Let there be no doubt : there will be a monopoly, and the Northern Irish community will be held ransom to it. Even under state control, that monopoly was exercised under a political banner. In 1972, when Stormont fell, the energy supply was withdrawn from Northern Ireland's private, public and industrial consumers, and in 1974 the so-called workers' strike had the same effect. Subsequent turns of the political wheel caused the state monopoly to exercise its muscle by again withdrawing supply from consumers. What, then, will happen when state control is ended and the private company can exercise the enormous monopoly power that it will gain, not only in terms of trade and prices but in political terms?
Here we have a paradox. In 1973 it was argued that the private electricity companies should be amalgamated for the sake of efficiency, rationalisation and economy ; now, 15 or 16 years later, it is argued that for those very reasons NIE should be dismantled. On 21 July, Financial Weekly published an in-depth article stating that Northern Ireland
Column 942Electricity would be transferred en bloc to a private corporation or company which would generate, transmit and distribute Northern Ireland's total electricity supply.
The Government are making obeisance to the holy cow of privatisation. They are blindly pursuing a dogma that the circumstances do not fit : the circumstances should not allow one and a quarter million people to put up with privatisation aimed--if the Minister's argument is correct--at a diversity of generation, transmission and distribution. By whose authority- -if I may be so presumptuous as to ask--is this happening? In a survey carried out by the Northern Ireland Consumer Council, only 4 per cent. of those questioned said that they were strongly in favour of privatisation, and only another 17 per cent. said that they tended to support it. Four out of five people in Northern Ireland oppose electricity privatisation. Who, therefore, in Northern Ireland has authorised such a transfer?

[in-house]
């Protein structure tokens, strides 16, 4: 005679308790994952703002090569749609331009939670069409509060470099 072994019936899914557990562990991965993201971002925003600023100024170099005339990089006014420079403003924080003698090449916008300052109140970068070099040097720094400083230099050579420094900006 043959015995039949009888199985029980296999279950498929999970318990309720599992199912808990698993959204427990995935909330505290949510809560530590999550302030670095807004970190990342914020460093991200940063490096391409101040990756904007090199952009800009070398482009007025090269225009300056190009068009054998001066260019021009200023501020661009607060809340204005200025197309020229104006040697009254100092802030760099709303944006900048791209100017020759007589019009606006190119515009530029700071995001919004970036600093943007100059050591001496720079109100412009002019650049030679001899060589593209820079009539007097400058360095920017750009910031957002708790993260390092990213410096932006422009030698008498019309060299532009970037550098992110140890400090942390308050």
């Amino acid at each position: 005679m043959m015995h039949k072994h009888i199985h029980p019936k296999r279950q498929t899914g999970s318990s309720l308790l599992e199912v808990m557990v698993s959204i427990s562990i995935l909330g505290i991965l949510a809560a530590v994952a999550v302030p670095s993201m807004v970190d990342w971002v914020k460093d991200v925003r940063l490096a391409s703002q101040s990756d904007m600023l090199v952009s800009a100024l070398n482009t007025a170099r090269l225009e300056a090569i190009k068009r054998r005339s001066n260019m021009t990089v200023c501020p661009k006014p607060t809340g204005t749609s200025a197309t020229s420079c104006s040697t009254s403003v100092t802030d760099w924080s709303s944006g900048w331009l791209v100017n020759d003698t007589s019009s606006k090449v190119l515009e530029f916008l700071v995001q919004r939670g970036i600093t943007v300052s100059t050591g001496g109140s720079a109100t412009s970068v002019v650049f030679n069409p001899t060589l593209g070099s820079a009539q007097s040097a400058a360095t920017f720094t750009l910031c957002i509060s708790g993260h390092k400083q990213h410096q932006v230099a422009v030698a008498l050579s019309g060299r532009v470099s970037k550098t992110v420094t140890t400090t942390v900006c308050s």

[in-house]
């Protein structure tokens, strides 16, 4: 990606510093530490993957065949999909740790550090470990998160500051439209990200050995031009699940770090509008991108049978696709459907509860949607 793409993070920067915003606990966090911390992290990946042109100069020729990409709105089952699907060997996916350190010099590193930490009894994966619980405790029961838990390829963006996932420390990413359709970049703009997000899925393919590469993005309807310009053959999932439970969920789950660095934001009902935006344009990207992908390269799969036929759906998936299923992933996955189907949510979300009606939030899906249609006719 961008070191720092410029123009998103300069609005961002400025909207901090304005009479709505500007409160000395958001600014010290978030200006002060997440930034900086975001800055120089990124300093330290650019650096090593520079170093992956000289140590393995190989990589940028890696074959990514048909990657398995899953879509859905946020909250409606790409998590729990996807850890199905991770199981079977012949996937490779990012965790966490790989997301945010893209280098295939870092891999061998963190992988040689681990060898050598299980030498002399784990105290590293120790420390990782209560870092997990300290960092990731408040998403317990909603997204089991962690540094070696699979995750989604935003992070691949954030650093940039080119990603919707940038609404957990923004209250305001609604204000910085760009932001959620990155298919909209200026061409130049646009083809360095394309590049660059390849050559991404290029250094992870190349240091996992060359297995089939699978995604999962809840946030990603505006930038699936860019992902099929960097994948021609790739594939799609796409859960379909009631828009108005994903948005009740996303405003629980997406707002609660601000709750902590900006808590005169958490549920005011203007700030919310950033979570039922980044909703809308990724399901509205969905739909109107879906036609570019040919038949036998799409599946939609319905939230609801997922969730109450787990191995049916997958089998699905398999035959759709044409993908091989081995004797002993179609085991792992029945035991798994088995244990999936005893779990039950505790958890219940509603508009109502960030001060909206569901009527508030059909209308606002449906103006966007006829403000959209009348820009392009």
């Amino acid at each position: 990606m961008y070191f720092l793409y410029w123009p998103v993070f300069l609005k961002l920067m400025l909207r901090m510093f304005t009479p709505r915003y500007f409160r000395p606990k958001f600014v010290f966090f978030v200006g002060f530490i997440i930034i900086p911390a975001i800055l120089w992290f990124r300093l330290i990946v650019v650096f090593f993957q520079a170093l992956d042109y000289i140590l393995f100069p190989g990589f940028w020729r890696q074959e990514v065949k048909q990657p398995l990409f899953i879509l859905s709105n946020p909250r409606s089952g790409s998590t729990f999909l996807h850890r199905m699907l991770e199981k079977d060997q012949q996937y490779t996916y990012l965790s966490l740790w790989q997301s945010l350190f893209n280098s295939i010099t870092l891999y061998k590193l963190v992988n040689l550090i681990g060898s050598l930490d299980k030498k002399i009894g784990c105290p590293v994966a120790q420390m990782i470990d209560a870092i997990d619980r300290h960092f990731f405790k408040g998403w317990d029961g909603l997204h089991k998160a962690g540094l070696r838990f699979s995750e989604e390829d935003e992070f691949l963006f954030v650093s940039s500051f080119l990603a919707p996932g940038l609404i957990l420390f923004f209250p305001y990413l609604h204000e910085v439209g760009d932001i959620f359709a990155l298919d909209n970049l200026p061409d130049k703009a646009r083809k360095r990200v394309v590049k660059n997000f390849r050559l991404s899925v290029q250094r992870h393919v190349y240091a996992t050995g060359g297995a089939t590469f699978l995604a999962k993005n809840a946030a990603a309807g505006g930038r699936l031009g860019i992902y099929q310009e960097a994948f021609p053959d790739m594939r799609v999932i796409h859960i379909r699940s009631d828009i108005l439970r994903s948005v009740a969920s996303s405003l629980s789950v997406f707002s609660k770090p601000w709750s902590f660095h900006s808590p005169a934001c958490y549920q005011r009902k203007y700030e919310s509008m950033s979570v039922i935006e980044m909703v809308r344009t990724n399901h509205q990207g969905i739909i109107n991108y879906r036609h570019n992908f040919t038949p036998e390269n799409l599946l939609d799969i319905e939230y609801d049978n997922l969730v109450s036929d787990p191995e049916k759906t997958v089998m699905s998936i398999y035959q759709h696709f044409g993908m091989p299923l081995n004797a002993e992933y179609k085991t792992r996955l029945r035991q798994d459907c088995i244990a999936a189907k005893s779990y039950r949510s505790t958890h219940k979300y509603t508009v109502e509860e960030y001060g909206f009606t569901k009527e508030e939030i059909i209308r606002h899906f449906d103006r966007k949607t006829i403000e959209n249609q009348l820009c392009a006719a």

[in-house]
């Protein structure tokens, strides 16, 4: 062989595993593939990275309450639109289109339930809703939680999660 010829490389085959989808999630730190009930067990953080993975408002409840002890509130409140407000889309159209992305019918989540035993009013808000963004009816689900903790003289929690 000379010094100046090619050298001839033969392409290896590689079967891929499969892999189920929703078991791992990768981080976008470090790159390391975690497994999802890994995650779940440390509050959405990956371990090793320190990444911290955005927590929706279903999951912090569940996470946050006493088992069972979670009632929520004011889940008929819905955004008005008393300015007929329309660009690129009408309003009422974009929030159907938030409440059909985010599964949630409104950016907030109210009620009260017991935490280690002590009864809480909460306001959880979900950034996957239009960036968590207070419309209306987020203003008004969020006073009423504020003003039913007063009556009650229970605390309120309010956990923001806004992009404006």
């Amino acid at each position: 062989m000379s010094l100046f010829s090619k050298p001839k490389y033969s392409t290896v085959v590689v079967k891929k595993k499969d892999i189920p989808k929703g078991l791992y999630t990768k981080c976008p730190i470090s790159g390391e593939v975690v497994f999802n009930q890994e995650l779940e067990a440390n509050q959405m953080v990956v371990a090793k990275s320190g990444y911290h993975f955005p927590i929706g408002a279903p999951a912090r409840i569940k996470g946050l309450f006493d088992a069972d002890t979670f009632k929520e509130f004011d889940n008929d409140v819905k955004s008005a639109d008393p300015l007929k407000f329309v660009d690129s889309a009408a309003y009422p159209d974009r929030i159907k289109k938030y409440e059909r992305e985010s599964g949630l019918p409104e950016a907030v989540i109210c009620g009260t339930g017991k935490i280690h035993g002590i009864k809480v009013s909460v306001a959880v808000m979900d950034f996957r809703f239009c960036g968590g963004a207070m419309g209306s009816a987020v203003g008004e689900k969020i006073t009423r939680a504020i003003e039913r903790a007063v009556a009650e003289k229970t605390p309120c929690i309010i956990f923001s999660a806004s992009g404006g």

The fifth report of the Energy Select Committee makes two interesting points in paragraph 12 on page 8 that must be dealt with by the Minister. It points out that in Northern Ireland there is no real competition from other fuel sources. Furthermore, there is no piped gas in Northern Ireland, even in the city of Belfast. That will lead to an even greater monopoly by the new body. The Committee recommended that very stringent regulations must be applied and said that strict regulations would negate privatisation. However, the Department says that this is the rational and reasonable way forward. It pays homage to a sacred cow.
Does the Minister intend to privatise sectarian practices in Northern Ireland Electricity? In 1982, 10 years after the imposition of direct rule, 4 per cent. of those who belonged to minority religious groups were in senior management ; in middle management there were 3 per cent., only 3.5 per cent. among senior directors and only 9.5 per cent. in all in engineering grades. The Minister is just as aware as I am that substantial lawsuits are pending against Northern Ireland Electricity for sectarian practices and procedures when awarding contracts. I wonder who will inherit that can of worms? Efforts have been made to improve the position, but we are a long way from a real improvement.